BUFFALO, N.Y. (WIVB) – The first election that included early voting in New York State is in the books, and the process for handling those returns and others was behind a small delay in reporting some results in Erie County.
Usually, election results come in fast and furious by the start of our 11 o’clock newscast on Election Day. This year, the results didn’t really start going up until near the end of the show.
While it was only a slight delay in the grand scheme of things, it was notable for news crews, candidates, and political analysts.
“That should not have happened last night,” said analyst Carl Calabrese. “Hopefully, it never happens again. The other counties figured it out.”
But Ralph Mohr, the republican commissioner for the Erie County Board of Elections, told News 4 he was happy with how the evening went.
While the results did start coming in later than usual, Mohr points out the final results were up before midnight, something that never happens.
“Overall we were pleased with the process,” he said.
The process was different in two major ways.
One, of course, was that the final results had to include the results of early voting, which happened for the first time in New York State this year.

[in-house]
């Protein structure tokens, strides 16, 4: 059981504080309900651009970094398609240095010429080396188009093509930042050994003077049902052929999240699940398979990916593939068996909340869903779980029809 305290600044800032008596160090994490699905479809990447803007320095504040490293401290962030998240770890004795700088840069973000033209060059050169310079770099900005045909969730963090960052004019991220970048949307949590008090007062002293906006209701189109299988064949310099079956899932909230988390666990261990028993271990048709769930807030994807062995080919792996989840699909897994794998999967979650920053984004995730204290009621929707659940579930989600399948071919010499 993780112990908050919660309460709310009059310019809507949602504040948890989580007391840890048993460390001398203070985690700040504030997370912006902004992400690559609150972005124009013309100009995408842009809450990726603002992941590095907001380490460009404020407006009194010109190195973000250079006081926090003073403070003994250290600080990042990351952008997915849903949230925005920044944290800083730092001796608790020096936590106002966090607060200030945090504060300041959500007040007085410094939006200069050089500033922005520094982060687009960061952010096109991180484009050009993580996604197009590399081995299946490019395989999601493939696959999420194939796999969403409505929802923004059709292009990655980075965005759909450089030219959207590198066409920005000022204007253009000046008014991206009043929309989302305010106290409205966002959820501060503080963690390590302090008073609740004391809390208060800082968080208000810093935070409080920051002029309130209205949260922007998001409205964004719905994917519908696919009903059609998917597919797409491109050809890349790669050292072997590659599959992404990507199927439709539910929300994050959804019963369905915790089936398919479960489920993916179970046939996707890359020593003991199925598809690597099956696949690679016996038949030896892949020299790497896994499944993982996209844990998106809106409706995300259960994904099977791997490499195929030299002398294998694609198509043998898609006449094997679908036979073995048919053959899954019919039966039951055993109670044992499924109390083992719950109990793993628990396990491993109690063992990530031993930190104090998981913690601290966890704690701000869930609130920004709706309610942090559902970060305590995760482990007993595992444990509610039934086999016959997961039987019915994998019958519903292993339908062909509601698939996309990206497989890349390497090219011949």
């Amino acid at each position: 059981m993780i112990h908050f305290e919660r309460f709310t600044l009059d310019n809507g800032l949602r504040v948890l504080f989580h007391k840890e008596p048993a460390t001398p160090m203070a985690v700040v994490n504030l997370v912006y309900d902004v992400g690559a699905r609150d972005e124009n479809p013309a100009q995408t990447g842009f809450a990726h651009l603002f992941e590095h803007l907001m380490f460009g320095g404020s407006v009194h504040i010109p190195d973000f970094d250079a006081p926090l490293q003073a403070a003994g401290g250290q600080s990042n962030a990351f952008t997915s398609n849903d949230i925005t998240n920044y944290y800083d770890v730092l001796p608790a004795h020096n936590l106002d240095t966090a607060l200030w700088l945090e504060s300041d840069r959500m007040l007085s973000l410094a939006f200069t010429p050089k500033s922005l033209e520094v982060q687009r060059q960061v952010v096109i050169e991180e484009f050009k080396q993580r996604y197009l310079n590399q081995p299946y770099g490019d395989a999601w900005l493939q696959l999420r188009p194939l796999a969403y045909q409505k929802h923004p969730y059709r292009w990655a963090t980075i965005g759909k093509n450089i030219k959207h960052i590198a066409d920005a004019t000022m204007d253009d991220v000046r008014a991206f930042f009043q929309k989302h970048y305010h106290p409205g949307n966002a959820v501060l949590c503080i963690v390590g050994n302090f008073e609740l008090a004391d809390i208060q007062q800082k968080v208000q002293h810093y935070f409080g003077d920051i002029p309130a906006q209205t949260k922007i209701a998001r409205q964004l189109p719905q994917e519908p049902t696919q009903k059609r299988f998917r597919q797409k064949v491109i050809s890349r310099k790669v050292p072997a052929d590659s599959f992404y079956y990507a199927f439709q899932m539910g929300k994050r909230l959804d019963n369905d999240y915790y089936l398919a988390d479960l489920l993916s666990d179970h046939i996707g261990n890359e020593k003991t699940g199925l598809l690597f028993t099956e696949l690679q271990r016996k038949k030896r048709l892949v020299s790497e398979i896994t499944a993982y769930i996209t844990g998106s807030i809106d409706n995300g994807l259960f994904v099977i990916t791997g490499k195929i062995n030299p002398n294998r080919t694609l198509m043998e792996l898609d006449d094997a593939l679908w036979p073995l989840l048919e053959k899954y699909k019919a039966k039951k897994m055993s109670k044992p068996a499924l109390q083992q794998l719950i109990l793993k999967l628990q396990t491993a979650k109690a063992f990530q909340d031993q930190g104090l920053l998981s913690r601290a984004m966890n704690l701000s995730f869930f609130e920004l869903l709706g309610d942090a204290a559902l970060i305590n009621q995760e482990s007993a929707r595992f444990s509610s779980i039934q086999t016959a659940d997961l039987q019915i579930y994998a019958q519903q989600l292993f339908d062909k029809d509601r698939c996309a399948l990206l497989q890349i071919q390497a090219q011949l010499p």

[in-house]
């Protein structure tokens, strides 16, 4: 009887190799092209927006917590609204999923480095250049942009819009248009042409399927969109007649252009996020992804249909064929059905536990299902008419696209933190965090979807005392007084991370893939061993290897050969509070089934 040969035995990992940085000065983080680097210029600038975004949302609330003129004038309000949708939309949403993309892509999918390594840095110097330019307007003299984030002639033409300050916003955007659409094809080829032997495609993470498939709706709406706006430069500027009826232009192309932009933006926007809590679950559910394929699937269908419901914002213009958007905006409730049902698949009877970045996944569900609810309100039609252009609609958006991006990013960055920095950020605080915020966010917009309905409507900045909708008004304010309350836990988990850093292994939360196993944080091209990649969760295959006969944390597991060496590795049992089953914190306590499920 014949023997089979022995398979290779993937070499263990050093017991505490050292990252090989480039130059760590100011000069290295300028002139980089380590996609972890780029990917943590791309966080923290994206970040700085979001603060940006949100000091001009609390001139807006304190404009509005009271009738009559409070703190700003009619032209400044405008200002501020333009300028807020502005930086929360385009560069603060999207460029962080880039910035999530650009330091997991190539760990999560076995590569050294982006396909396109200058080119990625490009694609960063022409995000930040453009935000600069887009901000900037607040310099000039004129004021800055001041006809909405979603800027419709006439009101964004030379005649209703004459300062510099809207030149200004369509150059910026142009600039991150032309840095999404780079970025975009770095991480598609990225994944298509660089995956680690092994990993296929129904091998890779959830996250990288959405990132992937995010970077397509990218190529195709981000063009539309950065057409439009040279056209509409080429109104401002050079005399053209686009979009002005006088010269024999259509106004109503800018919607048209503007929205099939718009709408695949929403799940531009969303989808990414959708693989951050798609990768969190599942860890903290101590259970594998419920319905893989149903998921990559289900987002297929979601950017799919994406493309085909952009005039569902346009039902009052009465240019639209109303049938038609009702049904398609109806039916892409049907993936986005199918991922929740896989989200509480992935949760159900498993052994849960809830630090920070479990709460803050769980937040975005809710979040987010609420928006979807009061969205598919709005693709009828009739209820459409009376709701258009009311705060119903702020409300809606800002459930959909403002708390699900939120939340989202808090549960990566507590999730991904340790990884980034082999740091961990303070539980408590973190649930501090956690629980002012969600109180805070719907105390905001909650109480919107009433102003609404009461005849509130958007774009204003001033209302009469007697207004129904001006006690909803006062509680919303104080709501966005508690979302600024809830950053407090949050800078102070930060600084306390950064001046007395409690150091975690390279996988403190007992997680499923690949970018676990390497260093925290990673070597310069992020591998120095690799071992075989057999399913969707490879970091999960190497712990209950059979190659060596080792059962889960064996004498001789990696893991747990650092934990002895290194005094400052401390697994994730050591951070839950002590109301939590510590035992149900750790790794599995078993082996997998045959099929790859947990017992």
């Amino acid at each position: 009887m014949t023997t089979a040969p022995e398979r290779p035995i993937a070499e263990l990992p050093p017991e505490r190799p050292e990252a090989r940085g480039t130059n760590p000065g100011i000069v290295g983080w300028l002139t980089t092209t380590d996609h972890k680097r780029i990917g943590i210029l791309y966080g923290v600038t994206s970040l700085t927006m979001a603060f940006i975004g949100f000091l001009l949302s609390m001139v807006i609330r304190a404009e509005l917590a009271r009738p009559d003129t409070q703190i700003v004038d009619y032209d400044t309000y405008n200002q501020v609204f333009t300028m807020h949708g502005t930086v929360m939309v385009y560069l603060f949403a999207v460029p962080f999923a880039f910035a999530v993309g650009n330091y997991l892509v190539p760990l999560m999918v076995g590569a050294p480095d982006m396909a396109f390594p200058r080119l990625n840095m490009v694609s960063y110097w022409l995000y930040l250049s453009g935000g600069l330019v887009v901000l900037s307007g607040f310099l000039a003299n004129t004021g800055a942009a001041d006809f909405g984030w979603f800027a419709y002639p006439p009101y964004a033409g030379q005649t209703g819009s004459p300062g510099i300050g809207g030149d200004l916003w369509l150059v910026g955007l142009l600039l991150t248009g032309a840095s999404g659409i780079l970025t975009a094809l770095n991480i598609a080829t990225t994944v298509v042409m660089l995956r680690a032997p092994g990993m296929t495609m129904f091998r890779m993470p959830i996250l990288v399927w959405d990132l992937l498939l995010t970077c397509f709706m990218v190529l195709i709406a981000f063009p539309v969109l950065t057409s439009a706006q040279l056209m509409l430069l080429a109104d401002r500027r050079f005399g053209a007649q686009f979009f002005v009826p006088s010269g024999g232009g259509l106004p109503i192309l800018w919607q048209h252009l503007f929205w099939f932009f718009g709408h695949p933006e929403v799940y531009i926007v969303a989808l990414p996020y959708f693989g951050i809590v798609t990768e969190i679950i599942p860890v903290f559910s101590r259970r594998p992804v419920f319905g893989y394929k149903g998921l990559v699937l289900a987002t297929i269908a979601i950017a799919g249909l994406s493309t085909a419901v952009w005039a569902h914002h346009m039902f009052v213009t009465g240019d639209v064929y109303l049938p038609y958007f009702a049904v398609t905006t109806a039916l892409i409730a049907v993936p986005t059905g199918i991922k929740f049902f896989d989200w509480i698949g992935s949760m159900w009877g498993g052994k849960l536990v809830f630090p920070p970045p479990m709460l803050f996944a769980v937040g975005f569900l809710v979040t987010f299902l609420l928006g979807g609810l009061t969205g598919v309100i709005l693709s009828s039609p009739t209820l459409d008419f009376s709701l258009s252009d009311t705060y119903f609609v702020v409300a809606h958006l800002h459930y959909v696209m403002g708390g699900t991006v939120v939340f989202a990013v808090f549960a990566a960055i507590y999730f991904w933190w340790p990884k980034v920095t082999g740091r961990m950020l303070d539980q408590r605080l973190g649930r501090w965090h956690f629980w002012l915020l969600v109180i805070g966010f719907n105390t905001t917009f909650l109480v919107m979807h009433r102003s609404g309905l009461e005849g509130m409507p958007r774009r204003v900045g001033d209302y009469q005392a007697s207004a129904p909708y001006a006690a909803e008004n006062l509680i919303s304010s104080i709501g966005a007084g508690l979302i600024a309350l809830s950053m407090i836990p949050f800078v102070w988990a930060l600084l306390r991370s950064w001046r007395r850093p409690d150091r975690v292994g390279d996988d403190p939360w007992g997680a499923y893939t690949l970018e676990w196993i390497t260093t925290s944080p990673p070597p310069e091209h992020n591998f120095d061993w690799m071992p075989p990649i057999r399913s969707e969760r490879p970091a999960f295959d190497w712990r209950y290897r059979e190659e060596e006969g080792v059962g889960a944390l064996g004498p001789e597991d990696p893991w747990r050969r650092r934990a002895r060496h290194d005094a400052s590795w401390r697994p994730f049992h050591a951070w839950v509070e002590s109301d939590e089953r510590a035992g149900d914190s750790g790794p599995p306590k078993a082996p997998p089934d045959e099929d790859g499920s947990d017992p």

Early voting ended Sunday, and the electronic chips from the early voting machines at dozens of sites around the county were processed right after the polls closed Tuesday.
“We had never done it before. We wanted to make sure it was accurate,” Mohr said. “We had read it directly from the chips that were in the voting machines, there were 74 of them. There were 839 districts that each chip had to go through, and it just took a period of time.”
All of the election day results were also taken directly from the chips from the machines, after those chips were driven to the Board of Elections Tuesday night.
That’s a change from years past when election workers were able to call into the Board of Elections with some of the numbers.
“When you have inspectors who have been working all day long since 5:30 in the morning calling in results, sometimes there’s transcriptions of numbers, sometimes it doesn’t get read properly, and we would issue results that then, later in the night, would get corrected from the machine results,” Mohr said.
This year, Mohr points out, the results were all correct the first time, even if they were available a little later than usual.
Mohr says the Board of Election had hoped to have the early voting results up by 9:20, but it was closer to 10 by the time the chips were finished being read.
There was a learning curve with the process with this being the first time for early voting in the state. “Had we been able to have this process previously, we may have changed the procedure to have partial results, however, to ensure the accuracy of it, we set it up on a technical basis to report once and final results of early voting,” Mohr said.
Mohr says the Board of Elections will evaluate its procedures and will work to streamline the process for future elections.